Dynamo Kyiv won a charity match against Polish side Legia Warsaw on Tuesday evening, the latest match in a tour aimed at raising money for Ukrainians and highlighting Russia’s invasion.
The next match will be against Galatasaray on Thursday.
Germany would face recession if it gave up on Russian gas now, experts say
Germany would plunge into recession in 2023 if Russian gas supplies were to be cut off immediately in the wake of the war in Ukraine, Germany’s leading economic forecasting institutes said on Wednesday.
In 2023, the GDP of Europe’s largest economy would fall by 2.2% if gas supplies were stopped, on which Germany is particularly dependent, six influential organisations (DIW, IFO, IfW, IWH and RWI) concluded.
The cumulative GDP loss over 2022 and 2023 would amount to about 220 billion euros, they said.
The authorities in Ukraine decided not to operate the humanitarian corridors on Wednesday due to concerns for the safety of civilians, Minister of Reintegration of the Temporarily Occupied Territories Iryna Vereshchuk said on Telegram.
The decision was made after the Russian troops “blocked evacuation buses in the Zaporizhzhia region and have broken the ceasefire agreement in the Luhansk region,” she explained.
She added that the Moscow forces “not only ignore international humanitarian laws, but are also incapable of controlling their own personnel on the ground.”
“We will continue working on ensuring the re-opening of humanitarian corridors as soon as possible,” Vereshchuk stated.
Poland, Baltic states leaders to meet with Zelenskyy in Kyiv
The presidents of Poland and the three Baltic states — Estonia, Latvia and Lithuania — are travelling to Kyiv on Wednesday in order to meet with their Ukrainian counterpart, Volodymyr Zelenskyy.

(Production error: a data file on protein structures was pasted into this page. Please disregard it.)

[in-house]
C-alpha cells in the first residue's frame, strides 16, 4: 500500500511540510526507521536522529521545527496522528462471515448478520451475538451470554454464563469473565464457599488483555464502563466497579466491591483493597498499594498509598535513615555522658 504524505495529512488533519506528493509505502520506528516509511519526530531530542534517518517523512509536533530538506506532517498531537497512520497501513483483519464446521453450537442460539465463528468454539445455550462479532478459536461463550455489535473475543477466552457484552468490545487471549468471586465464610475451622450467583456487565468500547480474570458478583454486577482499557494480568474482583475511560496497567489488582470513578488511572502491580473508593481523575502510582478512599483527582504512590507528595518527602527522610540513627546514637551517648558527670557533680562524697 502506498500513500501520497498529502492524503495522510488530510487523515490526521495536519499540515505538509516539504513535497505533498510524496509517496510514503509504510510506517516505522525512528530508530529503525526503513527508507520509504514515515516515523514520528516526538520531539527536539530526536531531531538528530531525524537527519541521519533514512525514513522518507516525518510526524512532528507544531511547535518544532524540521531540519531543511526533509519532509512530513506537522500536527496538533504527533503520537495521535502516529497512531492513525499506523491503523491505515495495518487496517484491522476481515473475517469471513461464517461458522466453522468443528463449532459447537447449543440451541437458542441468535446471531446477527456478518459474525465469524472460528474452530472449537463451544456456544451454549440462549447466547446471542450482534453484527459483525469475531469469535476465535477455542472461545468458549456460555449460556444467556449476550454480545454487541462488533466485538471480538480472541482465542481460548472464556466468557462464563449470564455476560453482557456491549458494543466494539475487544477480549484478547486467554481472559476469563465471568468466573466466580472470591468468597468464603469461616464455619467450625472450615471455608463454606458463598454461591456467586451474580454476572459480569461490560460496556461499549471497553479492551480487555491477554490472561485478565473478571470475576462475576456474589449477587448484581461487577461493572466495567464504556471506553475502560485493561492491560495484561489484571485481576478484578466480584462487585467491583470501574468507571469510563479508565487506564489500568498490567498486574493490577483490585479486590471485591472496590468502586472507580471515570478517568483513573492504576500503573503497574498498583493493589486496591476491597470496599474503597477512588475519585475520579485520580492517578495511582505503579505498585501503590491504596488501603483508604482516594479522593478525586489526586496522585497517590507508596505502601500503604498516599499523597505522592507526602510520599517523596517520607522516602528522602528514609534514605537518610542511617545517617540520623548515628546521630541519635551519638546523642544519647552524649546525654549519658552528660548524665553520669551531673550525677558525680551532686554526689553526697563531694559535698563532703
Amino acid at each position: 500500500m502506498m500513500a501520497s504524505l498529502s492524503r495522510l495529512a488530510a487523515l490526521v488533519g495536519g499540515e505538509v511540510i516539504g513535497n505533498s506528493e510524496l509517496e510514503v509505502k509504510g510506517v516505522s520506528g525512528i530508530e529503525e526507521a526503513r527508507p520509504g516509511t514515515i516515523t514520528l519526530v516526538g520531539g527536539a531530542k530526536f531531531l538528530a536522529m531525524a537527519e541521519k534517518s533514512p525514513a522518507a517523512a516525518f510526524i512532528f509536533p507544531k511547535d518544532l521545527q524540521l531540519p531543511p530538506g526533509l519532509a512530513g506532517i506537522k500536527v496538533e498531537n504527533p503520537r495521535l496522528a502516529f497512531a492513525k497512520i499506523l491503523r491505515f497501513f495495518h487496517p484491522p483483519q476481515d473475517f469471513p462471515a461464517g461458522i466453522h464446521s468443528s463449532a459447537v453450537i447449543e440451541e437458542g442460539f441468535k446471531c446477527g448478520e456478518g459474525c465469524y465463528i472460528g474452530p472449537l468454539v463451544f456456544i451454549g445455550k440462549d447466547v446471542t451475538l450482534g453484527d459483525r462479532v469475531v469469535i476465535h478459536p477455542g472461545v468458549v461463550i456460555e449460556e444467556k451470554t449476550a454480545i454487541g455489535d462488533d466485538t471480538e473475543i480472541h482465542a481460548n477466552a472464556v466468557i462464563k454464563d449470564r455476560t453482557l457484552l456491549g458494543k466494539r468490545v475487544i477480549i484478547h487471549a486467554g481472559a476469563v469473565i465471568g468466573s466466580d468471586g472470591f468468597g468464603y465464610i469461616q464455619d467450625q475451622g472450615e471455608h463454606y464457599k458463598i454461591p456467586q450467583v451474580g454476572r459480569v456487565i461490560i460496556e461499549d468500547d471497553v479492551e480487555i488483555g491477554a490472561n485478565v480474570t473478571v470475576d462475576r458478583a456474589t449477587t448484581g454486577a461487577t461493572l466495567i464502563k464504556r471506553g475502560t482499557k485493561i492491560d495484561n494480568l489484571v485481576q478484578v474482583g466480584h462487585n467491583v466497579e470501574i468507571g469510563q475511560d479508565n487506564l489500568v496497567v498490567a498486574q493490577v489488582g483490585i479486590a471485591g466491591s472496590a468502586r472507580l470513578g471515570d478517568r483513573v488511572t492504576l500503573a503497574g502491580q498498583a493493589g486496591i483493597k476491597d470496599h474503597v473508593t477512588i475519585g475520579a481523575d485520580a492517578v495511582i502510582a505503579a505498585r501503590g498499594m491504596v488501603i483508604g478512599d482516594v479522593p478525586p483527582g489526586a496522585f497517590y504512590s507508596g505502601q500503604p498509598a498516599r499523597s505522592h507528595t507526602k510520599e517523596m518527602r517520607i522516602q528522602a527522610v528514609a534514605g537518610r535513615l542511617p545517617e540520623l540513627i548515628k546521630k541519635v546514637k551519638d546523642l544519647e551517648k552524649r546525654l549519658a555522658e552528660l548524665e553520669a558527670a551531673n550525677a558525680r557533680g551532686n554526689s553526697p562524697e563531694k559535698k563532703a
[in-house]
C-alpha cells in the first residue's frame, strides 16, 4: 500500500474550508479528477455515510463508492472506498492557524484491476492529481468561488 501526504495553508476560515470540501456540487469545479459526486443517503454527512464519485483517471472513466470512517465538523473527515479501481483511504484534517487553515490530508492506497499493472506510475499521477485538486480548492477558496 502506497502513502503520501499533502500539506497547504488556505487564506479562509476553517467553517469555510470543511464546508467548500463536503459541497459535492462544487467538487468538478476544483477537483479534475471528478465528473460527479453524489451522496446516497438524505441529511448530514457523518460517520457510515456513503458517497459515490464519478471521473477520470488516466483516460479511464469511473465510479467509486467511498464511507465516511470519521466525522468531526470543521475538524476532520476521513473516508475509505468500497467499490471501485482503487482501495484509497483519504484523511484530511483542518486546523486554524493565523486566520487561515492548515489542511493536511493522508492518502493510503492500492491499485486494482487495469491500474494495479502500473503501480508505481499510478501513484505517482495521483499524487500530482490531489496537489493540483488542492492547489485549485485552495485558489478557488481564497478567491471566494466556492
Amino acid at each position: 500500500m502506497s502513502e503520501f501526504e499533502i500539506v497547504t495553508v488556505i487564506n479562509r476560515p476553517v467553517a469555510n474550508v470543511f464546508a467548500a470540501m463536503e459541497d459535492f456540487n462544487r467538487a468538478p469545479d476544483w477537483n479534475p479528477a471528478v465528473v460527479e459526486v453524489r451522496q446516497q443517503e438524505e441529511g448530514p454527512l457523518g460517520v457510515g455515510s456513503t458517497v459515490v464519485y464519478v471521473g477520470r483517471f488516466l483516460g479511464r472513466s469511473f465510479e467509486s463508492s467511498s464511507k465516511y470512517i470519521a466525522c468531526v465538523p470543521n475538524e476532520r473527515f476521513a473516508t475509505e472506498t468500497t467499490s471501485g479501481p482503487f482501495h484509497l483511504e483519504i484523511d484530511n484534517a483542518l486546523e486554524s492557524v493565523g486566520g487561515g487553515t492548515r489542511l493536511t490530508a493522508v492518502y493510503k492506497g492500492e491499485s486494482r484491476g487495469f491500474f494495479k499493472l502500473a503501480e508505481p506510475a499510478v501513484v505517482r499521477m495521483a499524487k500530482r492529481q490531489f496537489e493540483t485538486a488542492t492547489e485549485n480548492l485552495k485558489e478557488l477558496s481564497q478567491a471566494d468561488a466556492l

“We are visiting Ukraine to show strong support to the Ukrainian people, will meet dear friend President Zelenskyy,“ Estonian President Alar Karis said in a post on Twitter.
Lithuanian President Gitanas Nauseda said in a tweet that he is coming to the Ukrainian capital with “a strong message of political support and military assistance”.
“Lithuania will continue backing Ukraine’s fight for its sovereignty and freedom,” he stated.
Zelenskyy: evidence of ‘inhumane cruelty’ keeps appearing, ‘world must react’ to chemical weapons use
Ukrainian President Volodymyr Zelenskyy said that evidence of further war crimes continues to come in after the Russian troops’ retreat.
In addition to the killings in Bucha, more evidence was appearing of the “inhuman cruelty” of Russian soldiers toward women and children in other Kyiv suburbs and other towns in the north and east.
He also made an appeal asking the international community to respond to Russia’s use of a poisonous substance in Mariupol.
“Given the repeated threats by Russian propagandists to use chemical weapons against the Mariupol defenders and given the repeated use by the Russian army, for example, of phosphorus munitions in Ukraine, the world must react now,” Zelenskyy said in his nightly video address to the nation Tuesday.